The people are taking to the war easily. They have adjusted themselves to having to walk to work in the morning, to salary cuts, to unemployment, to the possibility of death during the day. They have few possessions, and the war finds them singularly unencumbered except for the wish to survive without loss of character, to give no way to fear.

The rich and the influential are the pitiful ones. They have so much to lose! They shake for their lives, they shake for their office, they shake for their bank accounts. They read all the literature on the established methods of avoiding death and damage by bomb, bullet, and gas. They sit in a circle all day and worry over every rumor and report of disaster. They scan every threat to their security with the passion of scholars poring over a newly recovered line from the Greek Anthology.

The war freshly illumines a paradox:

One may be casual about one’s life but rarely over one’s property.

In high good humor the people are compiling a list of dishonor. With infinite malice they treasure each new story of how their lords and masters have disgraced themselves.

A prominent politician who used to set the National Assembly on fire with his oratory, when the bombs began to fall last week in one part of the city, flung himself on the floor of his office so hard he broke an arm.

A former executive, who liked to make a show of independence of spirit and about whom I had, with the careless accuracy of journalism, written admiringly in the past, made the Manila Hotel, which has the best air-raid shelter in the city, his home, careful not to leave its premises unless absolutely necessary. He was having a drink with a woman at the hotel bar when the first bomb fell on Port Area. At the thud of the bomb, he left lady and drink at the bar and scurried for shelter. The following day, the woman was having lunch with a friend in the dining-room when the father of his province passed by. Seeing the woman he had so casually deserted the day before and seeing no way out of it, he came over and made small talk as though nothing had happened. The woman, after listening to him for a while, smiled amiably.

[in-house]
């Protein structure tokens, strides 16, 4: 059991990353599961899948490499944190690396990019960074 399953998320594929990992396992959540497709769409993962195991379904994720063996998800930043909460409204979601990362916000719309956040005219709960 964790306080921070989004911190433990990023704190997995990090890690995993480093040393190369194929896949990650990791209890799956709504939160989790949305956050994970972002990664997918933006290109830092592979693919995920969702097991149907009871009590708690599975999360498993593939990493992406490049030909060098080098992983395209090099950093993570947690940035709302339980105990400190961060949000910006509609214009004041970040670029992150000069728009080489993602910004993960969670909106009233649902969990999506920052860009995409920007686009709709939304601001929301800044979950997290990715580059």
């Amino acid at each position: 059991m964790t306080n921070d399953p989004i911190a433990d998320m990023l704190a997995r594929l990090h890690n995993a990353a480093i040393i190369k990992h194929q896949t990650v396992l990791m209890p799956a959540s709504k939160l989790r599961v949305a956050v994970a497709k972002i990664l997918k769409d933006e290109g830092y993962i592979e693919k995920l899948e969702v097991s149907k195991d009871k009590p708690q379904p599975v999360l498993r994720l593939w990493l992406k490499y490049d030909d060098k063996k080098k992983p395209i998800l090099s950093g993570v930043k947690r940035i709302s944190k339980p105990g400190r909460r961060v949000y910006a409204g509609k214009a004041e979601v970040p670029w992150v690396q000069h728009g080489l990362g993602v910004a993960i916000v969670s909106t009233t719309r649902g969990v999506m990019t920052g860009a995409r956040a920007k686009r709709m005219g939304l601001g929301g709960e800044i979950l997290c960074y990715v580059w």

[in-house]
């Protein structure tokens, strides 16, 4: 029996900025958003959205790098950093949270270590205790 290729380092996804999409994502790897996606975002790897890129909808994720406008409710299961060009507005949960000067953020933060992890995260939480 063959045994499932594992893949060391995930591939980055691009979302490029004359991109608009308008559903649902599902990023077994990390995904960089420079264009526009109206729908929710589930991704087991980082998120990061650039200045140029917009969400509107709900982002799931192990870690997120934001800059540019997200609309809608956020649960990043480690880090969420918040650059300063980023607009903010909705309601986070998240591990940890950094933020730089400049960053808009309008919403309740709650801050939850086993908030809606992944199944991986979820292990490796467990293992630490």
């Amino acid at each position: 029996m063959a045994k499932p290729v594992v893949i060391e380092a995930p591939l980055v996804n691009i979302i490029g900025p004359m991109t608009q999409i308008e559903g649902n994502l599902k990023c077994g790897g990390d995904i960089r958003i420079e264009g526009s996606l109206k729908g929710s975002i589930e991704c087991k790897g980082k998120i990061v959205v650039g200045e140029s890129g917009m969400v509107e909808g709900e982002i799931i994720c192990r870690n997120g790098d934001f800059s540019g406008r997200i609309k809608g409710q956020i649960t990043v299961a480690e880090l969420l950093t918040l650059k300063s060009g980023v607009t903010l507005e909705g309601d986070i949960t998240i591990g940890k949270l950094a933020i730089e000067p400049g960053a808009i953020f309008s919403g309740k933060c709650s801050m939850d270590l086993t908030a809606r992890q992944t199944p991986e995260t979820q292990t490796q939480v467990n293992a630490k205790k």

“Gotten over your jitters now?” she asked, shattering him.

And here’s a story:

The first time Japanese bombers came over the city, students manning a machine-gun unit on top of their college building debated among themselves where the bombs were falling.

“Nichols Field.”

“No, it’s Fort McKinley.”

“It’s the Nielson air-port.”

The debate went on. American officers from another unit came over and listened to the Filipino boys argue which part of their country was being bombed by the Japanese. They broke into pure laughter when a boy of 19 put an end to the fruitless debate by declaring with a grave and judicious mien:

“The Philippines.”

This morning an army officer came to the office and offered two to one that Manila would never be taken.

“We have not even begun to use our army. We let the Japanese come through, then we cut them down. Down in the South we let Japanese trucks loaded with soldiers come up the road, then, from the hillside, we cut them down with machine-gun fire. You could see the trucks turn over and spill the bodies of the Japanese all over the road.”